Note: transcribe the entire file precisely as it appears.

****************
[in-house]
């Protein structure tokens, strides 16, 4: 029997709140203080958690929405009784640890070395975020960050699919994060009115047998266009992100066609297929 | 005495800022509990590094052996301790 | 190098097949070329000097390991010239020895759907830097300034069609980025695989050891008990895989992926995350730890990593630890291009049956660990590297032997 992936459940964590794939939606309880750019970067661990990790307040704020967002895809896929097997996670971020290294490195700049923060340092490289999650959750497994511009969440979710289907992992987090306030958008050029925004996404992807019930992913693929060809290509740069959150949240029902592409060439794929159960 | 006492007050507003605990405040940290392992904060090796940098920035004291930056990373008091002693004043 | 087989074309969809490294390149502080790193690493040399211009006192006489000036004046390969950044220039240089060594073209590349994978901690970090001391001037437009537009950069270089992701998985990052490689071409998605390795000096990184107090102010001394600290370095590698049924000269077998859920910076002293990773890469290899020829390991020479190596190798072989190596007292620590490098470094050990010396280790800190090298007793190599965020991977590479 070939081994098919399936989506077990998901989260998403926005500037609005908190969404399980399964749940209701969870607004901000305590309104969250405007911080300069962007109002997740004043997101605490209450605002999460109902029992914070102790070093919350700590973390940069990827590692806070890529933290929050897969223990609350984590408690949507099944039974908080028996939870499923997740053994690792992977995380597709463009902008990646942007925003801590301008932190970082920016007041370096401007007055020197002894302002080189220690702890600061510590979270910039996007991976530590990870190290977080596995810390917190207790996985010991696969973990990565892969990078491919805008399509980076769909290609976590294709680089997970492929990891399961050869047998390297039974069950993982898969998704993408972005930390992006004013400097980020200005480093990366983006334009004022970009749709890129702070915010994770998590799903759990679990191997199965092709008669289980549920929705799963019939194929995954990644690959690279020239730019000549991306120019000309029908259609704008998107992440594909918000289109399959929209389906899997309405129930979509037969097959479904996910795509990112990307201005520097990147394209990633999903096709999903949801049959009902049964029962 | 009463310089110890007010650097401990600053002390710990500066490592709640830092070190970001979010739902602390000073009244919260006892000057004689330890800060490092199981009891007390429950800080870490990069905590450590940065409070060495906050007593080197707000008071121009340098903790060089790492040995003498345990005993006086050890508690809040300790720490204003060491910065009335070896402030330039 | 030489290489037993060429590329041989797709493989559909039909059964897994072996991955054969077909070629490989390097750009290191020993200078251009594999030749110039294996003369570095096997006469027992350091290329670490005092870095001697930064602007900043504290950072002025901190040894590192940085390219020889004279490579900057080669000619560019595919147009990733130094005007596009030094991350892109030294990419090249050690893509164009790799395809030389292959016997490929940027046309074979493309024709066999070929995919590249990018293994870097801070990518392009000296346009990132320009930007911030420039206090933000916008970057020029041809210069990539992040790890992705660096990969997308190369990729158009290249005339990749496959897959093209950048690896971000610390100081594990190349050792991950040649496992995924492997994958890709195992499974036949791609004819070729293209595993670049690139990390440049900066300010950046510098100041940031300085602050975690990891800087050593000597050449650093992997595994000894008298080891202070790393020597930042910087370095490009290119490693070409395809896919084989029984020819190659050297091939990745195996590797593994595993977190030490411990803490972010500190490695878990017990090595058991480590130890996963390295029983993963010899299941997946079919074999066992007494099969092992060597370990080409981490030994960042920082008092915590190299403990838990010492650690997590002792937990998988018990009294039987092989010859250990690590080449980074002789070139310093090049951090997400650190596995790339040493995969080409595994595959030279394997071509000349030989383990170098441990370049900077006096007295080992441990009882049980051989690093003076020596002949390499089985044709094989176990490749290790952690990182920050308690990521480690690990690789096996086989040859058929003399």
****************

[in-house]
């Protein structure tokens, strides 16, 4: 029997709140203080958690929405009784640890070395975020960050699919994060009115047998266009992100066609297929 | 005495800022509990590094052996301790 | 190098097949070329000097390991010239020895759907830097300034069609980025695989050891008990895989992926995350730890990593630890291009049956660990590297032997 992936459940964590794939939606309880750019970067661990990790307040704020967002895809896929097997996670971020290294490195700049923060340092490289999650959750497994511009969440979710289907992992987090306030958008050029925004996404992807019930992913693929060809290509740069959150949240029902592409060439794929159960 | 006492007050507003605990405040940290392992904060090796940098920035004291930056990373008091002693004043 | 087989074309969809490294390149502080790193690493040399211009006192006489000036004046390969950044220039240089060594073209590349994978901690970090001391001037437009537009950069270089992701998985990052490689071409998605390795000096990184107090102010001394600290370095590698049924000269077998859920910076002293990773890469290899020829390991020479190596190798072989190596007292620590490098470094050990010396280790800190090298007793190599965020991977590479 070939081994098919399936989506077990998901989260998403926005500037609005908190969404399980399964749940209701969870607004901000305590309104969250405007911080300069962007109002997740004043997101605490209450605002999460109902029992914070102790070093919350700590973390940069990827590692806070890529933290929050897969223990609350984590408690949507099944039974908080028996939870499923997740053994690792992977995380597709463009902008990646942007925003801590301008932190970082920016007041370096401007007055020197002894302002080189220690702890600061510590979270910039996007991976530590990870190290977080596995810390917190207790996985010991696969973990990565892969990078491919805008399509980076769909290609976590294709680089997970492929990891399961050869047998390297039974069950993982898969998704993408972005930390992006004013400097980020200005480093990366983006334009004022970009749709890129702070915010994770998590799903759990679990191997199965092709008669289980549920929705799963019939194929995954990644690959690279020239730019000549991306120019000309029908259609704008998107992440594909918000289109399959929209389906899997309405129930979509037969097959479904996910795509990112990307201005520097990147394209990633999903096709999903949801049959009902049964029962 | 009463310089110890007010650097401990600053002390710990500066490592709640830092070190970001979010739902602390000073009244919260006892000057004689330890800060490092199981009891007390429950800080870490990069905590450590940065409070060495906050007593080197707000008071121009340098903790060089790492040995003498345990005993006086050890508690809040300790720490204003060491910065009335070896402030330039 | 030489290489037993060429590329041989797709493989559909039909059964897994072996991955054969077909070629490989390097750009290191020993200078251009594999030749110039294996003369570095096997006469027992350091290329670490005092870095001697930064602007900043504290950072002025901190040894590192940085390219020889004279490579900057080669000619560019595919147009990733130094005007596009030094991350892109030294990419090249050690893509164009790799395809030389292959016997490929940027046309074979493309024709066999070929995919590249990018293994870097801070990518392009000296346009990132320009930007911030420039206090933000916008970057020029041809210069990539992040790890992705660096990969997308190369990729158009290249005339990749496959897959093209950048690896971000610390100081594990190349050792991950040649496992995924492997994958890709195992499974036949791609004819070729293209595993670049690139990390440049900066300010950046510098100041940031300085602050975690990891800087050593000597050449650093992997595994000894008298080891202070790393020597930042910087370095490009290119490693070409395809896919084989029984020819190659050297091939990745195996590797593994595993977190030490411990803490972010500190490695878990017990090595058991480590130890996963390295029983993963010899299941997946079919074999066992007494099969092992060597370990080409981490030994960042920082008092915590190299403990838990010492650690997590002792937990998988018990009294039987092989010859250990690590080449980074002789070139310093090049951090997400650190596995790339040493995969080409595994595959030279394997071509000349030989383990170098441990370049900077006096007295080992441990009882049980051989690093003076020596002949390499089985044709094989176990490749290790952690990182920050308690990521480690690990690789096996086989040859058929003399």